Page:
It’s holiday time at Tea at Three, so I’m off to Southern Turkey with books, watercolours and my little yellow tea-kettle.
I love Turkey, and the Turkish people are great tea drinkers – everywhere you are greeted with courteous offers of tea. Tea in turkey is called çay (pronounced chai; rhymes with ‘eye’) and is made in a wonderful double tea-pot called a çaydanlik; consisting of a small tea-pot sitting on a larger one. Strong tea is made in the top pot, and the one below has hot water, so you can dilute your çay to taste. Çay is usually served in small tulip-shaped glasses without milk, and with two (more…)
All tea is made from the dried leaves of the same plant – Camellia Sinensis. The way it is processed produces the different types. The main ones are:
Black Tea :
Most of the 165 million cups drunk in Britain every day are black tea, usually taken with milk and sometimes sugar.
The robust flavour and dark colour is due to oxidation, or exposure to air, of the dried leaves. As an apple turns brown when cut, they gradually darken.
Black teas are produced in different regions eg. Assam and Darjeeling in India and in Sri Lanka (Ceylon). Most of the tea we drink is a blend of more than one tea eg. English Breakfast. It may have additions – Earl Grey is infused with bergamot, Jasmine Tea with flowers – or even smoked as Lapsang Souchong.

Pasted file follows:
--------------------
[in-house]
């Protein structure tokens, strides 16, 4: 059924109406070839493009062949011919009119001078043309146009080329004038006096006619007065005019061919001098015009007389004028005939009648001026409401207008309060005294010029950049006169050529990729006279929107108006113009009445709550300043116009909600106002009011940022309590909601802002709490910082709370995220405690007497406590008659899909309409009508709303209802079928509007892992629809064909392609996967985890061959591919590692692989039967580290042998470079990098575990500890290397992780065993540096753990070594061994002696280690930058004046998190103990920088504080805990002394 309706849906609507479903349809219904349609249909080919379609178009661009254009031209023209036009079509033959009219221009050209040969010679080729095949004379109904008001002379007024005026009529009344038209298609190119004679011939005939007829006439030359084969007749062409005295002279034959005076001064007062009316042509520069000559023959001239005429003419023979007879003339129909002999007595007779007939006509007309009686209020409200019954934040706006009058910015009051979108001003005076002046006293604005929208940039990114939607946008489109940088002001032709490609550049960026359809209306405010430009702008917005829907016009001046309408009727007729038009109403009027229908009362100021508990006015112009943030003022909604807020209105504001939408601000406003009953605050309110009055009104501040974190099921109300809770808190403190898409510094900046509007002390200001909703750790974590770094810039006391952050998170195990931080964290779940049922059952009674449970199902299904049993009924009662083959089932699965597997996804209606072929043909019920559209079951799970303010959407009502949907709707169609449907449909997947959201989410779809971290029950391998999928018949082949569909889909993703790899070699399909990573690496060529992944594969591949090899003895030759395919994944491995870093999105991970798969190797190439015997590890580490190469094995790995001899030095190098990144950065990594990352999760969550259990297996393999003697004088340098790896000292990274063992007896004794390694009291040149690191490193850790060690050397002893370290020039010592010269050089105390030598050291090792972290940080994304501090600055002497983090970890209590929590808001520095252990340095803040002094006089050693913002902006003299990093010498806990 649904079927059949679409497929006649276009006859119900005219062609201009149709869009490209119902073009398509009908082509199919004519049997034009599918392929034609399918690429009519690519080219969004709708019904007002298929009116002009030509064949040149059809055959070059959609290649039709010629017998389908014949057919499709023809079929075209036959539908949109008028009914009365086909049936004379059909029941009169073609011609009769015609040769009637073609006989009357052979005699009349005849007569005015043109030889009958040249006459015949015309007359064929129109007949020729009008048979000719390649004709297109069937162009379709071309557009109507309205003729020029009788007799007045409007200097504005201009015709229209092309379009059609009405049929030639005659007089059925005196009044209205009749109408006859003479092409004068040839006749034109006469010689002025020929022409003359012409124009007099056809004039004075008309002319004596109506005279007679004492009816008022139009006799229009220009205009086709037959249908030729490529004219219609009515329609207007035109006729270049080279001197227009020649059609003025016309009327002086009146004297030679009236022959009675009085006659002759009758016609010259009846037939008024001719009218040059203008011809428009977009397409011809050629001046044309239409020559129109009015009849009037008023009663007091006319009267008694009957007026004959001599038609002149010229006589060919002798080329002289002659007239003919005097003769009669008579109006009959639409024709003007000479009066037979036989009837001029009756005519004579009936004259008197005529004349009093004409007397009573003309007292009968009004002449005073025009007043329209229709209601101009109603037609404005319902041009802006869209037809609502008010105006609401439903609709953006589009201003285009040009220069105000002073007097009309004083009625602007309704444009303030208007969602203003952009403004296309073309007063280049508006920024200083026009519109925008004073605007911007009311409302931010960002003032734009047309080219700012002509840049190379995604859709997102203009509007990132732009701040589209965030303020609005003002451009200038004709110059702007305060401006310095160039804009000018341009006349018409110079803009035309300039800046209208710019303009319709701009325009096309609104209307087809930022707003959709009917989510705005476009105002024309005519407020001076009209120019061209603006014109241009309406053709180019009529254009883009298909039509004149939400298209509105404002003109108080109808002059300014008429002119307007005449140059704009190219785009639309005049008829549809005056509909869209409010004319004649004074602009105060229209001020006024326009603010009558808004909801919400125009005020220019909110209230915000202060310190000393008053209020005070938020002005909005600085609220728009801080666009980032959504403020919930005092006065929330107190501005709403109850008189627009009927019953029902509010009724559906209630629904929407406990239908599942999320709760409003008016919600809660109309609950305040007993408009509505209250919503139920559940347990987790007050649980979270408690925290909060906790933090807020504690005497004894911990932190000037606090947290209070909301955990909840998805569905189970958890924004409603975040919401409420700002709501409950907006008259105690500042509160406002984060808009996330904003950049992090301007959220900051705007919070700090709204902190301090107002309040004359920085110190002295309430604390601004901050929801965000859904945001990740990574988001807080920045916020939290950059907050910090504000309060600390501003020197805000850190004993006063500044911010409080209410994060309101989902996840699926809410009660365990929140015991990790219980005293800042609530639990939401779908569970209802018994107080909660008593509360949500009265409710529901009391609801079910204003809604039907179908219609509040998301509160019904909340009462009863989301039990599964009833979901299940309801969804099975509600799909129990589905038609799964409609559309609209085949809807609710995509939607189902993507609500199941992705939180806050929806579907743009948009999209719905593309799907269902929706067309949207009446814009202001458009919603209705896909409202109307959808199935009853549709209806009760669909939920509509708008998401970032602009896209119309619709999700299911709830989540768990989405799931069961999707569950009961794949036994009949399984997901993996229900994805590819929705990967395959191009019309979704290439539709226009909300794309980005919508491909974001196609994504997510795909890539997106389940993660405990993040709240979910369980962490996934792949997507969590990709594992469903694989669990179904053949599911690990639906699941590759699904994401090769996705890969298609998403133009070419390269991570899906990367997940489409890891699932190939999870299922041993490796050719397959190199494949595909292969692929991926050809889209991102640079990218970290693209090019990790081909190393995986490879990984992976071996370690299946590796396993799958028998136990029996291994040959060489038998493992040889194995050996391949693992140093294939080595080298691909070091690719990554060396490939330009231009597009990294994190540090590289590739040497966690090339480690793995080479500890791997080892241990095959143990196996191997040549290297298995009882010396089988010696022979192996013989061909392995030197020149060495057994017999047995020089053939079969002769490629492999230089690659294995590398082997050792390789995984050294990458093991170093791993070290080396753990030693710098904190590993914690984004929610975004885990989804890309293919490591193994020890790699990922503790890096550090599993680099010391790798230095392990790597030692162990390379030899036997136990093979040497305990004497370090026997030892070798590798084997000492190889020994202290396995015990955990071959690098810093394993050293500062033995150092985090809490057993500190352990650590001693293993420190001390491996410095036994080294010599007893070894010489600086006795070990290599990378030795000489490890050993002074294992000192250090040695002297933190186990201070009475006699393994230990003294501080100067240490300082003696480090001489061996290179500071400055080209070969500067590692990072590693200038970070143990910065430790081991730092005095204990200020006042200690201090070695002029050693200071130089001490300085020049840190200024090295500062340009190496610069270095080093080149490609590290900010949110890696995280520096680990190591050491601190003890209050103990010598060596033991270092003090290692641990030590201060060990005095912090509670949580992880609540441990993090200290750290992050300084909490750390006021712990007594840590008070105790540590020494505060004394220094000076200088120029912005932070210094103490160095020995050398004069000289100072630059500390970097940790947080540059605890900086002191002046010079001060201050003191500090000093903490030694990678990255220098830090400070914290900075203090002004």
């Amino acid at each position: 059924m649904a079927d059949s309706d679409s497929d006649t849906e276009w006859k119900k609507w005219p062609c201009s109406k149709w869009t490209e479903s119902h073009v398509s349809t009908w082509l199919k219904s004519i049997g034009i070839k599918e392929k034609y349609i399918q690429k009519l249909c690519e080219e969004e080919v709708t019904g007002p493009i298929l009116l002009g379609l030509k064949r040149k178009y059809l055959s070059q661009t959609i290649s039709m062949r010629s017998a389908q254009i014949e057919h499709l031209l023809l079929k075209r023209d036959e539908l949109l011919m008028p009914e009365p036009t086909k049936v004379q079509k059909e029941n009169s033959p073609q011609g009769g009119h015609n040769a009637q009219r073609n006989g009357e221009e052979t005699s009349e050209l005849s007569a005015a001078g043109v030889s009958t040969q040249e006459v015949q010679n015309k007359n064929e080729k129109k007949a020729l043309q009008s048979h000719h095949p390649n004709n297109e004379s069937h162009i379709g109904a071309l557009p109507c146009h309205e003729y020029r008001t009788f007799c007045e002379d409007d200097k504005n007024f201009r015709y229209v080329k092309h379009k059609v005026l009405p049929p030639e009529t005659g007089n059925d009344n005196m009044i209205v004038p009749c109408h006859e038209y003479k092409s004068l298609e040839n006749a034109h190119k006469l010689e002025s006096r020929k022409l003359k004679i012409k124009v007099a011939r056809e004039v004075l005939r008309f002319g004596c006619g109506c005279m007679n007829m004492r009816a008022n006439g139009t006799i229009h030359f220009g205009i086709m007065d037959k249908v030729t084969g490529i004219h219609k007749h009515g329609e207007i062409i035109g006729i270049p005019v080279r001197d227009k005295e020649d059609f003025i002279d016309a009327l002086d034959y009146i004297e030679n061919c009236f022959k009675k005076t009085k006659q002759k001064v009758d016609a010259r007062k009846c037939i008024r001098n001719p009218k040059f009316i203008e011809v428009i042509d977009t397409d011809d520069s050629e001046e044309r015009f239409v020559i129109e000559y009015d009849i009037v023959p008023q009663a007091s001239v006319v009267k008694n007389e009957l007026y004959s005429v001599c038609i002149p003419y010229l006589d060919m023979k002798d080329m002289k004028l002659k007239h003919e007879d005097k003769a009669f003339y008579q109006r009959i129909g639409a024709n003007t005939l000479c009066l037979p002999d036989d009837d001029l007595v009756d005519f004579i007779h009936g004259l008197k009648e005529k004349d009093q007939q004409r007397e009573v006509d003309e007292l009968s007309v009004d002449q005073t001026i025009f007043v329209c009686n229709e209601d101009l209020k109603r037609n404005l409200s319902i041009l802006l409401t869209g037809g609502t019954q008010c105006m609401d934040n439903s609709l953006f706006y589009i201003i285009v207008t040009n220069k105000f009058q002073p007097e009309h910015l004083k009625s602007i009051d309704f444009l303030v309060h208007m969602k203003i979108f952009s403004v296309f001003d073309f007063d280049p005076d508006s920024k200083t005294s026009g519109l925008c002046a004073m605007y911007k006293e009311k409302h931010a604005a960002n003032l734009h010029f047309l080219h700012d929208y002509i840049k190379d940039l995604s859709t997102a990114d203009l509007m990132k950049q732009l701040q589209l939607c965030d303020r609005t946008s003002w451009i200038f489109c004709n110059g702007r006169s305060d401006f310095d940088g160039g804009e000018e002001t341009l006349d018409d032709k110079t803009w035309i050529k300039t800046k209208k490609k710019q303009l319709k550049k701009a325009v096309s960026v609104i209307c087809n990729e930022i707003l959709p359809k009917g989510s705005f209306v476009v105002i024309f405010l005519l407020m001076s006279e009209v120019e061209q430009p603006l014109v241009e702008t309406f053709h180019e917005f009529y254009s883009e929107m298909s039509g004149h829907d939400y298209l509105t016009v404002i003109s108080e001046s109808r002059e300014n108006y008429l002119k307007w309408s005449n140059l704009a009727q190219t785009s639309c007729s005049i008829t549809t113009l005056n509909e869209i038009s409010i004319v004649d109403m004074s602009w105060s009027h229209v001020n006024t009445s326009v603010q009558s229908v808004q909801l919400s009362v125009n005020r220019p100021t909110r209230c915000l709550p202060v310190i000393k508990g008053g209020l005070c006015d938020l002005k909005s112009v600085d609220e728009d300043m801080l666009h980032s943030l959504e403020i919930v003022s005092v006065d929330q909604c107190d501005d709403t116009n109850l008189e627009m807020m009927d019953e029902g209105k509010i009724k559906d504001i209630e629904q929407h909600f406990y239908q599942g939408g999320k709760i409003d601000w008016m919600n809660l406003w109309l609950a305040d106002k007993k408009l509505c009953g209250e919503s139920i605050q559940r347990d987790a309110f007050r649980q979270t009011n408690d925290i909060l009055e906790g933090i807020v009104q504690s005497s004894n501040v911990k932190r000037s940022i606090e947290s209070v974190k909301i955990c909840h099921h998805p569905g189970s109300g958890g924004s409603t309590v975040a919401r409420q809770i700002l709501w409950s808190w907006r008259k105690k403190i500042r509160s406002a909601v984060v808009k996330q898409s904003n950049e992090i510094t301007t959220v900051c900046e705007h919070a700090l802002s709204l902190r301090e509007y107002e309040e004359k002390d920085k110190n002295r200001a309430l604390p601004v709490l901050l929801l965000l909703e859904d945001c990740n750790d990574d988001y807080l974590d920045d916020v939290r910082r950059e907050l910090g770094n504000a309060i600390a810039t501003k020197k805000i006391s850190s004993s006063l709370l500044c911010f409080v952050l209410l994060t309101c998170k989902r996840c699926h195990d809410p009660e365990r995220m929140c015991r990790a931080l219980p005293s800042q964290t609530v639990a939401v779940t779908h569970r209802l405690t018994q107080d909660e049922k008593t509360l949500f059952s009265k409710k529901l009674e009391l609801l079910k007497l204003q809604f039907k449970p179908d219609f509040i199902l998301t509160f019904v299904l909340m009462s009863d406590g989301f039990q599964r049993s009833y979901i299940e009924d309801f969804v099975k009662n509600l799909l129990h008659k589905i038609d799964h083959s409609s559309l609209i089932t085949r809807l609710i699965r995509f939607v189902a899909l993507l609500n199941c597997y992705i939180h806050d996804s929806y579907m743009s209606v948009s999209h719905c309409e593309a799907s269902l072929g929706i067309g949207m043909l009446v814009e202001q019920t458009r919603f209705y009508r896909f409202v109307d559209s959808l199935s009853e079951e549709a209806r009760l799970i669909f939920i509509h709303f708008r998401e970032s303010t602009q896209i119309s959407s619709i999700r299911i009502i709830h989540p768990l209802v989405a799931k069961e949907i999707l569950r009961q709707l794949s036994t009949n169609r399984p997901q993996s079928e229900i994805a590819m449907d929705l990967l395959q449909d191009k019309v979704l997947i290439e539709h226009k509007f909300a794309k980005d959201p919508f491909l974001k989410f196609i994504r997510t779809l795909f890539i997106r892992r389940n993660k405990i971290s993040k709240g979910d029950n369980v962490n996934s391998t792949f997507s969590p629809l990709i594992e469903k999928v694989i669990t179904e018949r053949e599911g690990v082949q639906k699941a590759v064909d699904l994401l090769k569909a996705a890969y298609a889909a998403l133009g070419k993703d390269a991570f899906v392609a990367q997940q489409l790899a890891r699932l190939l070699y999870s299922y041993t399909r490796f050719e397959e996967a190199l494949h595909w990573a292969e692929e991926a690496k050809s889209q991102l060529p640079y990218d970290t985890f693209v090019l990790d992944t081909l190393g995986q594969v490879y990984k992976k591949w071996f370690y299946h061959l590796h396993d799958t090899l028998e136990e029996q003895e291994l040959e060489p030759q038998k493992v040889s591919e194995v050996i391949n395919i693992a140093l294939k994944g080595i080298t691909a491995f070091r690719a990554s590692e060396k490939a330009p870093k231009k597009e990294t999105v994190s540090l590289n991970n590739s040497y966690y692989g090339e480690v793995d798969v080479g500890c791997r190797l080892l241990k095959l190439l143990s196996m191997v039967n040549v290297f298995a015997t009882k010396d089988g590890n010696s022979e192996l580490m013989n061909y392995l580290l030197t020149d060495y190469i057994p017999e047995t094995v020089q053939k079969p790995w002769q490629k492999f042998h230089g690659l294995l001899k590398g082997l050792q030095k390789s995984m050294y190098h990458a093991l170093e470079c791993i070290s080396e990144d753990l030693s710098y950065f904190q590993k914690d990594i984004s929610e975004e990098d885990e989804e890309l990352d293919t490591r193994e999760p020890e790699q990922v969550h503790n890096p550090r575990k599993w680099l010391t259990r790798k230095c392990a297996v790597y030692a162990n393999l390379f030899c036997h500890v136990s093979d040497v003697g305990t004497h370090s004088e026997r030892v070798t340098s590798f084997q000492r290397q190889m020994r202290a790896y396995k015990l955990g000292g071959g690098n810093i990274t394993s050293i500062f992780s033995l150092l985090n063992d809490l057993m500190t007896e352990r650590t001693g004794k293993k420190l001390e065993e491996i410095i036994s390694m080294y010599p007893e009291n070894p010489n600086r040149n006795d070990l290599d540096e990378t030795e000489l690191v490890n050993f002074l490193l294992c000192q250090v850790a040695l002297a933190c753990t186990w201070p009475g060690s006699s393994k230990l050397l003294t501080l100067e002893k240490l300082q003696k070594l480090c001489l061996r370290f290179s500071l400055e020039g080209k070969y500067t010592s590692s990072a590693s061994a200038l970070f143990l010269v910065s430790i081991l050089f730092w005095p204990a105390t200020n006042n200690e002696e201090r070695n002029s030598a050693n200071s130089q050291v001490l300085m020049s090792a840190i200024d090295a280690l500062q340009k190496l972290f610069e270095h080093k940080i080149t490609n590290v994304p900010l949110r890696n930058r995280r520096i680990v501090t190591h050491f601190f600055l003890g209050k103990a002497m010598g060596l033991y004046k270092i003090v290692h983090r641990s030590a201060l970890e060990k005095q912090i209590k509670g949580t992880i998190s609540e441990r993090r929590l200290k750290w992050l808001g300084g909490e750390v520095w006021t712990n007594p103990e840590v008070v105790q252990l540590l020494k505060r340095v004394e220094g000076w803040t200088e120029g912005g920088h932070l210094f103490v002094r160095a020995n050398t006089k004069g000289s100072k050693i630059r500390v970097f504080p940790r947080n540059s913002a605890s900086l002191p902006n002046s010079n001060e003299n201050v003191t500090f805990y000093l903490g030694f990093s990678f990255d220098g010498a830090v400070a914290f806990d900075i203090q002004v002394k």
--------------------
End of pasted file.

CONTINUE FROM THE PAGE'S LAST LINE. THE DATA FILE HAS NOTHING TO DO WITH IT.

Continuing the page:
Usually from China and Taiwan, oolong is semi-oxidised, so is between green and black tea.
Green tea is made with leaves dried soon after picking which prevents oxidation, and keeps the green colour. They are then rolled to release flavour.
The least processed of teas is simply the dried leaves of the Camellia Sinensis. It has a light, delicate flavour. White tea is rare as it can only be picked for a few weeks in a year.
Tisanes & Infusions:
Not strictly speaking tea, but infusions such as fresh mint, chamomile and redbush are delicious, healthy and caffeine free.
Many places in London offer lovely speciality loose leaf teas, (more…)